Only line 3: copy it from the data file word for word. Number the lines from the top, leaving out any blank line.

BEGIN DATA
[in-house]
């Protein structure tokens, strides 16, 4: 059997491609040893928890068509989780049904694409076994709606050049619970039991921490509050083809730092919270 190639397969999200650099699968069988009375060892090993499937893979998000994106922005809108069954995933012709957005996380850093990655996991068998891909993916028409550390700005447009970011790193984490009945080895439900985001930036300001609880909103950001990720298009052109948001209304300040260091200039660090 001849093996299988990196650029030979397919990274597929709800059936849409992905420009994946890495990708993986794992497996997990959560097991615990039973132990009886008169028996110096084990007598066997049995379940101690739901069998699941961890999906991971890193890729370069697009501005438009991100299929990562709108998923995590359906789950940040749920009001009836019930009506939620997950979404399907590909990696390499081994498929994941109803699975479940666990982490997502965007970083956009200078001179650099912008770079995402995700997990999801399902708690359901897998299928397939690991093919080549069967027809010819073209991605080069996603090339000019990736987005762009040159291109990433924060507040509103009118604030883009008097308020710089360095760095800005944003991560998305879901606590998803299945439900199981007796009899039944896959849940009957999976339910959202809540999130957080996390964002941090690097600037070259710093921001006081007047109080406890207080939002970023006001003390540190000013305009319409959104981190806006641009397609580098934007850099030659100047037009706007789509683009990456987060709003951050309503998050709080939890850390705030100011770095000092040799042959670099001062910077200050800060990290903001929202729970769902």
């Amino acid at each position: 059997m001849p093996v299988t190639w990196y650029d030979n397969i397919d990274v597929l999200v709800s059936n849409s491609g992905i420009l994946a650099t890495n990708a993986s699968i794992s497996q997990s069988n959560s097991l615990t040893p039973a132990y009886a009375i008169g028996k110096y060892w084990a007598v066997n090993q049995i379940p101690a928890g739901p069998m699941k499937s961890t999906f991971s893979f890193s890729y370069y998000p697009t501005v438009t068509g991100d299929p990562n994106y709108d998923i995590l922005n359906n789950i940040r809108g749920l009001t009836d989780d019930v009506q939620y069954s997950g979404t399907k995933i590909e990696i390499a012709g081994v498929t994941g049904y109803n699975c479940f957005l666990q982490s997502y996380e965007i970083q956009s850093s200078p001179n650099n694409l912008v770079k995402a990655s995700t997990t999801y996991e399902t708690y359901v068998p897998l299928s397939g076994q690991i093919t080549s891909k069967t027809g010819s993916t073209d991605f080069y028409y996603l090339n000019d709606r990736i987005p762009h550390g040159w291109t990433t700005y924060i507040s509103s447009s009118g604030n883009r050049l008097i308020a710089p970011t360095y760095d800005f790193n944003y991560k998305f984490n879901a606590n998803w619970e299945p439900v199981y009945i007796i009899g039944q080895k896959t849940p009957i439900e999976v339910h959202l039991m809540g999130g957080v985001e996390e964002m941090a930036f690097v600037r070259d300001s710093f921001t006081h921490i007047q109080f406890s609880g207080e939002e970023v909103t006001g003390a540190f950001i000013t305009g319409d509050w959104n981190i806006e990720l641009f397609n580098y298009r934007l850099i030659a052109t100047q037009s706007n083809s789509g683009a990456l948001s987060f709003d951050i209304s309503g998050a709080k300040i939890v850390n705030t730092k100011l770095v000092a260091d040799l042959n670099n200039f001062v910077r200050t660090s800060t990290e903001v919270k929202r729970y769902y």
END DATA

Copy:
């Amino acid at each position: 059997m001849p093996v299988t190639w990196y650029d030979n397969i397919d990274v597929l999200v709800s059936n849409s491609g992905i420009l994946a650099t890495n990708a993986s699968i794992s497996q997990s069988n959560s097991l615990t040893p039973a132990y009886a009375i008169g028996k110096y060892w084990a007598v066997n090993q049995i379940p101690a928890g739901p069998m699941k499937s961890t999906f991971s893979f890193s890729y370069y998000p697009t501005v438009t068509g991100d299929p990562n994106y709108d998923i995590l922005n359906n789950i940040r809108g749920l009001t009836d989780d019930v009506q939620y069954s997950g979404t399907k995933i590909e990696i390499a012709g081994v498929t994941g049904y109803n699975c479940f957005l666990q982490s997502y996380e965007i970083q956009s850093s200078p001179n650099n694409l912008v770079k995402a990655s995700t997990t999801y996991e399902t708690y359901v068998p897998l299928s397939g076994q690991i093919t080549s891909k069967t027809g010819s993916t073209d991605f080069y028409y996603l090339n000019d709606r990736i987005p762009h550390g040159w291109t990433t700005y924060i507040s509103s447009s009118g604030n883009r050049l008097i308020a710089p970011t360095y760095d800005f790193n944003y991560k998305f984490n879901a606590n998803w619970e299945p439900v199981y009945i007796i009899g039944q080895k896959t849940p009957i439900e999976v339910h959202l039991m809540g999130g957080v985001e996390e964002m941090a930036f690097v600037r070259d300001s710093f921001t006081h921490i007047q109080f406890s609880g207080e939002e970023v909103t006001g003390a540190f950001i000013t305009g319409d509050w959104n981190i806006e990720l641009f397609n580098y298009r934007l850099i030659a052109t100047q037009s706007n083809s789509g683009a990456l948001s987060f709003d951050i209304s309503g998050a709080k300040i939890v850390n705030t730092k100011l770095v000092a260091d040799l042959n670099n200039f001062v910077r200050t660090s800060t990290e903001v919270k929202r729970y769902y």